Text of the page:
And so, once again, long years onward from the church of my childhood—which mandated that we live on the cusp of the perpetual end of the world—it has come yet again. Those of us in the industrialized world with enough privileges to keep apace with the ‘news’ are pummeled on a daily basis now: the world is coming to an end, even the seculars are sure, and the time to prevent this is either rapidly approaching or long gone. I have watched and even participated in this social non-conversation for years, as our consumptive behaviors ate away not just at the planet but our communities’ souls. It is a fascinating muddle, for the people who have the most data and information and are sounding the loudest calls are often unwilling to change even the least thing in their own personal lives—activities, financial portfolios, consumption patterns, desire-slaking actions—unless the shift entails no inconvenience. Handwringing, however, is fully in vogue, and as usual sharply lessens the chances that we will think or do differently.
But that is only a sliver of what is afoot. So many people are already shifting their behaviors, moving from excess in things to simple sustainable lives, no longer requiring so much, going so much, or taking care of their own needs/wants/desires above anyone else’s. The inequalities that drive so much of the plunder still afoot are being steadily eroded by tens of millions of ordinary people caught up in the exact same maw as everyone else, but unwilling to see another fellow being harmed and so they pitch in and even the field. It happens on our streets, in our alleys, and among us every day. It happens not just for people, but for animals and plants. Despite ferocious opposition and indescribable challenges in so many times and places (as for example among those who are being bombed by this government for oil and profit, structurally adjusted and trade-dealed out of even sustenance), good people keep on working toward a better tomorrow. Everywhere. Even in the bowels of cities like Washington, D.C., where some of the most systematic destruction presently is nurtured. Given that the awfulizers who trade in shock-value headlines and 140-character analyses or 30-second soundbytes get way more air time, however, we too easily forget about the real world and all the ordinary people who are working to make this a more livable place.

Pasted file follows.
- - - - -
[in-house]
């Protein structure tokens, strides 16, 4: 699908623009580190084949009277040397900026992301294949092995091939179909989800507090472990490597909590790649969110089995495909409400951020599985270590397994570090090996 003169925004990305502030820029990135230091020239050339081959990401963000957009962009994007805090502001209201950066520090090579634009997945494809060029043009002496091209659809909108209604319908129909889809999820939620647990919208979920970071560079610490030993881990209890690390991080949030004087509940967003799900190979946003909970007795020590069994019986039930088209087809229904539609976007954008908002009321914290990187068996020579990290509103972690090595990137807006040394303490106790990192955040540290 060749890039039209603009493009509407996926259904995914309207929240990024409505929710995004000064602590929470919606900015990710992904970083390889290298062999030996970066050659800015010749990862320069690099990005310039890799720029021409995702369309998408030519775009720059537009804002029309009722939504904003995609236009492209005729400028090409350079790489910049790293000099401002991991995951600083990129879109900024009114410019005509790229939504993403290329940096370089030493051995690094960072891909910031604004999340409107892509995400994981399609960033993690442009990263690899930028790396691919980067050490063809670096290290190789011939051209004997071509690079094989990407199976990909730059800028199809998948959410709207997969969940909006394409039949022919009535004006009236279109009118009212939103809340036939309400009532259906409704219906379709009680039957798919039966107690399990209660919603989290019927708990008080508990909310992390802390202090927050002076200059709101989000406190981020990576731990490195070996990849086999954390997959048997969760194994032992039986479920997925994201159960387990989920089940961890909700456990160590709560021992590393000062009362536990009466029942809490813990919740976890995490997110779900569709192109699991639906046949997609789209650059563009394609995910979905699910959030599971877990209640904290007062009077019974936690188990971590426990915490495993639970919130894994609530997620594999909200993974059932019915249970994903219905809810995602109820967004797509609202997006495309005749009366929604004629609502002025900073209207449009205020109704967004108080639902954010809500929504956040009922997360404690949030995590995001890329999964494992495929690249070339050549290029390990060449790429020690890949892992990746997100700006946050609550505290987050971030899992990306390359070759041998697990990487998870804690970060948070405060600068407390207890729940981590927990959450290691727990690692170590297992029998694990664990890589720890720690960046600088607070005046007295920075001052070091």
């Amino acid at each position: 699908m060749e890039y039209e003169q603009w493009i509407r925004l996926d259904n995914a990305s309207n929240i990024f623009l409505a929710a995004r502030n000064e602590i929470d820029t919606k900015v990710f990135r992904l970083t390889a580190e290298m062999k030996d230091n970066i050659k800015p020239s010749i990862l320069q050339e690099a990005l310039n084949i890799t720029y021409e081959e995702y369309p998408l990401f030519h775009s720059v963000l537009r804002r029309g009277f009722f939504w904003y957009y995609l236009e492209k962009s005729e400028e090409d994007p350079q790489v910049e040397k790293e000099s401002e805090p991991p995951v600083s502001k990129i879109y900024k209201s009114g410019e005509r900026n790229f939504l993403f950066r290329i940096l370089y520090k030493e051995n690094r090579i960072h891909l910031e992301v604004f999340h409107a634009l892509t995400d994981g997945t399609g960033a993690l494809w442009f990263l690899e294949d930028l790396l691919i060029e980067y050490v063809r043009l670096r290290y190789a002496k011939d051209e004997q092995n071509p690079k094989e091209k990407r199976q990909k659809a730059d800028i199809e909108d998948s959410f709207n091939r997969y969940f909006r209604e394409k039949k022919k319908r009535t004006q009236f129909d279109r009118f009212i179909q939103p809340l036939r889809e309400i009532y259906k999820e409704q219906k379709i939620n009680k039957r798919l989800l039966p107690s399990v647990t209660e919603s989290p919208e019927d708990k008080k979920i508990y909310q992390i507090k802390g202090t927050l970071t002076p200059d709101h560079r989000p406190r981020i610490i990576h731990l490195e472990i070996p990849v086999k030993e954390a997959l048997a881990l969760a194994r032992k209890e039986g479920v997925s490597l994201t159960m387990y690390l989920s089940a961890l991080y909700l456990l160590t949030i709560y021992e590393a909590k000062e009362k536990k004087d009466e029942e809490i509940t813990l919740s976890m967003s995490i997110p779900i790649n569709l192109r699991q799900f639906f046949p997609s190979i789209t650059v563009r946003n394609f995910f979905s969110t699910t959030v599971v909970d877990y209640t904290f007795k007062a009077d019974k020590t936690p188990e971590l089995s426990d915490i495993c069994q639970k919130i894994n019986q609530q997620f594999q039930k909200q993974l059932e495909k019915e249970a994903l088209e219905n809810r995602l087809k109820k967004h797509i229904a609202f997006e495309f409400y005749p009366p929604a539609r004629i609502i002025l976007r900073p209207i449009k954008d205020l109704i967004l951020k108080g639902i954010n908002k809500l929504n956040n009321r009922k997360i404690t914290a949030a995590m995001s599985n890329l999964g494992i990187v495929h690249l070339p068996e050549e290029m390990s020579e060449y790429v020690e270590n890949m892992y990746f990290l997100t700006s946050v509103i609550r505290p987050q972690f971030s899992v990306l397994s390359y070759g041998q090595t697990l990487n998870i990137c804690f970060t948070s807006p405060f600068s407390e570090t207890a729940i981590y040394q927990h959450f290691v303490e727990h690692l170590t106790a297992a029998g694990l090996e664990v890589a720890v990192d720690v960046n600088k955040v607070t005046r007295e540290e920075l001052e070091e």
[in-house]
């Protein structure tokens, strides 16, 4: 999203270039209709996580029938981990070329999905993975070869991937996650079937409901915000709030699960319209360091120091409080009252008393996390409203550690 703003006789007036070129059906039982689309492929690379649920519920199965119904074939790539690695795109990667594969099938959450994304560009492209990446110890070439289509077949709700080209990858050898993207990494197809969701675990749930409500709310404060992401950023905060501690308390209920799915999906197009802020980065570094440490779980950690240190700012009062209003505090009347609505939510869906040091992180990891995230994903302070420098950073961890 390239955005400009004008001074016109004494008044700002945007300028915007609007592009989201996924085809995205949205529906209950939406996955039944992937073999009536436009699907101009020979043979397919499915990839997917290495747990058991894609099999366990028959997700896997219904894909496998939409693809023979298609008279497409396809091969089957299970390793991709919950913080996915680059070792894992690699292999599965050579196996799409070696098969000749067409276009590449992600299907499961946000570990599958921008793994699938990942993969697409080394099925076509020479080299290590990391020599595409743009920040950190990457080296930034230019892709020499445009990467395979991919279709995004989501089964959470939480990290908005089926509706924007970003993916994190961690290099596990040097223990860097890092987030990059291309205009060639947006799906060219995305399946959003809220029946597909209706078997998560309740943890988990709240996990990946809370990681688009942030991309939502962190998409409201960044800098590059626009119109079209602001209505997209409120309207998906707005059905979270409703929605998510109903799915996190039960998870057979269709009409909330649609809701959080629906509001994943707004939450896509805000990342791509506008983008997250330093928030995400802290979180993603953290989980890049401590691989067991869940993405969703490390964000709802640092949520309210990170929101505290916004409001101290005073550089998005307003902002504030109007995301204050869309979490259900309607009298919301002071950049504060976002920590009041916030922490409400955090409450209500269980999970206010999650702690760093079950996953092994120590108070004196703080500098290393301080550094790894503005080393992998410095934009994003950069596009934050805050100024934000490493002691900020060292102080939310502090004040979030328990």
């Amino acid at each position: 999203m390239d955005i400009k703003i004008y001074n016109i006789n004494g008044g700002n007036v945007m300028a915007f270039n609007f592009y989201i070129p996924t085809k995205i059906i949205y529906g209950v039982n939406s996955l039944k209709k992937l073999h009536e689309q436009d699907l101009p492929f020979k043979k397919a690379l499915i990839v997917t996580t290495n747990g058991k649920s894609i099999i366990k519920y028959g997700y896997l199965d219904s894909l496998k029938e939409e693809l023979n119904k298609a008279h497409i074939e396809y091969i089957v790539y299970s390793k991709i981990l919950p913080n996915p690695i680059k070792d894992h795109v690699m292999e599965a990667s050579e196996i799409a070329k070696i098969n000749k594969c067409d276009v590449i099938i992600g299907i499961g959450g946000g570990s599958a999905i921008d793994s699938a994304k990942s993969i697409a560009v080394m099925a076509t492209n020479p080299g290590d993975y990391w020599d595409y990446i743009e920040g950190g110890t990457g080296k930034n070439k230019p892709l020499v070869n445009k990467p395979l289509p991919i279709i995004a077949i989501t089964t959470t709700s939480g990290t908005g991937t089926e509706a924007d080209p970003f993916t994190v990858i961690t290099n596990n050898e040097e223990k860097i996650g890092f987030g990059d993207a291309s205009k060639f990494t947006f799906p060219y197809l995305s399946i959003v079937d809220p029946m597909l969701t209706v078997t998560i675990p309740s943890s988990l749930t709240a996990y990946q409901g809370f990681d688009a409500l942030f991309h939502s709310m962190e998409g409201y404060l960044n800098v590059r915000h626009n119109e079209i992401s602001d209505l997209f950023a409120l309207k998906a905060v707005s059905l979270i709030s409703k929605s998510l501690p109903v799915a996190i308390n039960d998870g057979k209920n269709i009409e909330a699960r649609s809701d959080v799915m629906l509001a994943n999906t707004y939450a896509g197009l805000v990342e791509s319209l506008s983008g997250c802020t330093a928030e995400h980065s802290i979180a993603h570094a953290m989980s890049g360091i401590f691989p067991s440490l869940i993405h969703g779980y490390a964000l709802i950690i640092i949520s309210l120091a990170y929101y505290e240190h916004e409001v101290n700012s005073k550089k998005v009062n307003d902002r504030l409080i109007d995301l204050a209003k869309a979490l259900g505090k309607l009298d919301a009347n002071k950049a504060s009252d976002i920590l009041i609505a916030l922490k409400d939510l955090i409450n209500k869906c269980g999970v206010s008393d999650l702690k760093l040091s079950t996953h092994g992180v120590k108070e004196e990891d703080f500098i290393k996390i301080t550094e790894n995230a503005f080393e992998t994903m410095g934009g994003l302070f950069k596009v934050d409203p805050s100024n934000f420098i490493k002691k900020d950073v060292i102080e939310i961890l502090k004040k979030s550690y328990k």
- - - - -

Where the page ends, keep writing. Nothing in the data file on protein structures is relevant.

The planet is not in trouble; humanity is. We have made of speculation and excess twin evils called holy, the grail of rigged capitalism run amok and perverted for no good reason ever, and we are paying the price. Many innocents—human and not—are already suffering and dying too soon as a result of our choices. We are humans, though, and we can change.